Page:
Thursday, January 5, 2017

Italy Blog #74: Caesar's Tomb, Circus Maximus, Gladiators!

The location where Caesar's ashes used to be
In this Italy blog, since we've already identified a couple of structures in ancient Rome, we'll just highlight a few here. We could spend 10 blogs about the rest of the different buildings and what they mean, but it would likely make your head spin, and it's much more interesting when you're walking through them!  So, today we'll check into Caesar's resting place and look at a few other spots in ancient Rome.

Temple of Caesar by model maker, Lasha Tskhondia
CAESAR'S BURIAL PLACE-All that's left of this burial place and temple is a small pile of rubble where Julius Caesar's ashes were supposed to have been buried. The Temple of Caesar or Temple of Divus Iulius, also known as Temple of the Deified Julius Caesar,  or Temple of the Comet Star, is an ancient structure in the Roman Forum of Rome.

WHAT IS THE "CIRCUS MAXIMUS"? - The Circus Maximus was a chariot racetrack in Rome first constructed in the 6th century BCE. The Circus was also used for other public events such as the Roman Games and gladiator fights and was last used for chariot races in the 6th century CE (Common Era) or A.D.

CREATED BY- Tarquinius Priscus, the fifth king of Rome, created a track between the Palatine and Aventine hills.

MANY REBUILDS- There was a fire in 31 CE (AD) that burned the wooden structure. It was rebuilt and burned down again in 64 CE (AD) when Nero was emperor (and Rome burned).  After yet another fire the Circus was rebuilt by Trajan in 103 AD. The Roman Empire was at the height of its power and the new Circus Maximus reflected this status. The Circus was now a stone construction, three stories high. When it was rebuilt that time, it was more than 600 meters long and 150 meters wide (2000x500ft)!
The Circus Maximus in 2016

A really hot looking Gladiator











MORE GLADIATORS!  - Of course, any time we can toss in a picture of a gladiator, we're going to do it. : )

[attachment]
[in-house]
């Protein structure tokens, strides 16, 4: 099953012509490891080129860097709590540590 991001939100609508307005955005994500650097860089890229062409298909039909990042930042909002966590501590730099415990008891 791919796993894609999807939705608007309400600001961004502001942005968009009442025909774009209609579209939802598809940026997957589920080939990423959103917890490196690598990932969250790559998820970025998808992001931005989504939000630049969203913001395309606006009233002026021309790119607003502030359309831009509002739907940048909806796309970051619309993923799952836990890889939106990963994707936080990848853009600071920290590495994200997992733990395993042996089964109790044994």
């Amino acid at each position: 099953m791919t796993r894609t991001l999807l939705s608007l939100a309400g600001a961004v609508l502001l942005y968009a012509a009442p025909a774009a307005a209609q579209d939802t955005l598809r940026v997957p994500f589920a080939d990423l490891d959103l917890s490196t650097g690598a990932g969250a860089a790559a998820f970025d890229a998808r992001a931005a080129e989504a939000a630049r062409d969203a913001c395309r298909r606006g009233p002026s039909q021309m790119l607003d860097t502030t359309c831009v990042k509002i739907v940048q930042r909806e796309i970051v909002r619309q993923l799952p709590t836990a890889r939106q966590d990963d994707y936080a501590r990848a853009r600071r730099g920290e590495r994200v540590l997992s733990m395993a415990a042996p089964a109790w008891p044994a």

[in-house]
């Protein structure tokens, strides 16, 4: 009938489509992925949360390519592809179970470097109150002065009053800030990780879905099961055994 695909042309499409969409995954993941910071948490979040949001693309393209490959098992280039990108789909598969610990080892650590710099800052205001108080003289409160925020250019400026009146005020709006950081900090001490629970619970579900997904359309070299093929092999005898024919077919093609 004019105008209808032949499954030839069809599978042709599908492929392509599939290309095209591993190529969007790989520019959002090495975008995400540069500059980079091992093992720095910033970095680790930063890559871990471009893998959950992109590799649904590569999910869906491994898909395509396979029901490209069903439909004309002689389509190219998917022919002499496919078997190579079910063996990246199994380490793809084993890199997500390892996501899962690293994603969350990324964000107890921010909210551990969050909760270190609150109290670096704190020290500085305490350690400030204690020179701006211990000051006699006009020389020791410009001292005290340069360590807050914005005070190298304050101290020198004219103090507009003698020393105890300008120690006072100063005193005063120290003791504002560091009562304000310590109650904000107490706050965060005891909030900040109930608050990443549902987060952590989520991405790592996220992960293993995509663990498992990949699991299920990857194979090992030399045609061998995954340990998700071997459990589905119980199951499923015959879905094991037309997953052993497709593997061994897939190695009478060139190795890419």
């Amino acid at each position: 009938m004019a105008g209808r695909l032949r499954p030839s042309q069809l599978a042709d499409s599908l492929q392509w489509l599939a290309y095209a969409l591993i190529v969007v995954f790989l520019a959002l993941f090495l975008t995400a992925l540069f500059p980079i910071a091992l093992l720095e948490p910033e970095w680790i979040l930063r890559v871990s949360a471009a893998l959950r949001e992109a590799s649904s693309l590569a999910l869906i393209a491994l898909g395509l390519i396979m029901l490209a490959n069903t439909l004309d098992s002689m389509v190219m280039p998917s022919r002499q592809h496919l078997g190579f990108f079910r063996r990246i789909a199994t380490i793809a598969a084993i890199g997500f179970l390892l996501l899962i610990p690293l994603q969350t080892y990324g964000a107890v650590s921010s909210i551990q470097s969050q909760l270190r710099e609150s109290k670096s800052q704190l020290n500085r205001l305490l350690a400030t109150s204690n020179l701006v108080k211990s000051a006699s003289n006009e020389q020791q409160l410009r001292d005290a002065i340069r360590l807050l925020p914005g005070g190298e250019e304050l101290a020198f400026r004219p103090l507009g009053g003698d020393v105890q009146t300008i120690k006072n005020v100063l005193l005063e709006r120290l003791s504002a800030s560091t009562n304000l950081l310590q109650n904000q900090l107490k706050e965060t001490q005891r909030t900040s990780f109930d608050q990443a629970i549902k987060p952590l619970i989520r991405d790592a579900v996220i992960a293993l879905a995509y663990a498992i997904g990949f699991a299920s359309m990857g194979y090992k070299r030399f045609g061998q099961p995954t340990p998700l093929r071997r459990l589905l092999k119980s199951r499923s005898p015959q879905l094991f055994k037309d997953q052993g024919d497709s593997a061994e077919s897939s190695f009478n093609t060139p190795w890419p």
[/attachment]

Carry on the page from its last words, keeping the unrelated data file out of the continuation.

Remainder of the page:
What Circus Maximus looked like when built- very long!
TODAY- it's mostly a grassy area. Only the layout of the original circus can be seen in what is now a large grassland. Most of the original structure was used as building material for medieval and Renaissance constructions.


OTHER PICTURES - There were so many ruins of different buildings within the ancient Roman ruins area that it would take all day to name them. If you're interested to know more about them check out the book "Rome" by R.A. Staccioli. We bought a copy and it shows current photos and drawings of how the buildings looked when built.


NEXT: Standard of Living Declines from 1 CE (AD) to the Middle Ages
The Square of the Roman Forum



Gift/Memorial Suggestions

Several of our friends have lost loved ones (human and pets) and we found that one of the best ways to honor their memory is to give to an animal charity.
What better way to recognize a life of love, than by giving another life a chance for love?
We donate to many animal rescues, but because we volunteer with
DC Weimaraner Rescue and Coast-to-Coast Dachshund Rescue, those are our 2 favorites.
Consider giving the chance of life to a dog or cat.

Great Books by our friends

Great Books by our friends
Check out these great books (yeah, Rob's are in there, too)

About us

We're two married guys who enjoy the simple things in life, especially our dogs. We volunteer for dog rescues, enjoy splitting dinners, exercising, blogging, helping friends and neighbors, ghost investigations, coffee and tea, Tudor history, weather, superheroes, comic books, mystery novels, traveling, 70s and 80s music, classic country, piano, gardening, writing books on ghosts and spirits, architecture, keeping a clean house, cooking simply, and keeping in shape. You'll find tidbits of all of these things on this blog and more.

Tom and Rob Thinking Hard!

Tom and Rob Thinking Hard!
Wondering what home project to do next

Podcast of Rob's 50 min. interview on Paranormal Filler Radio 7/13/14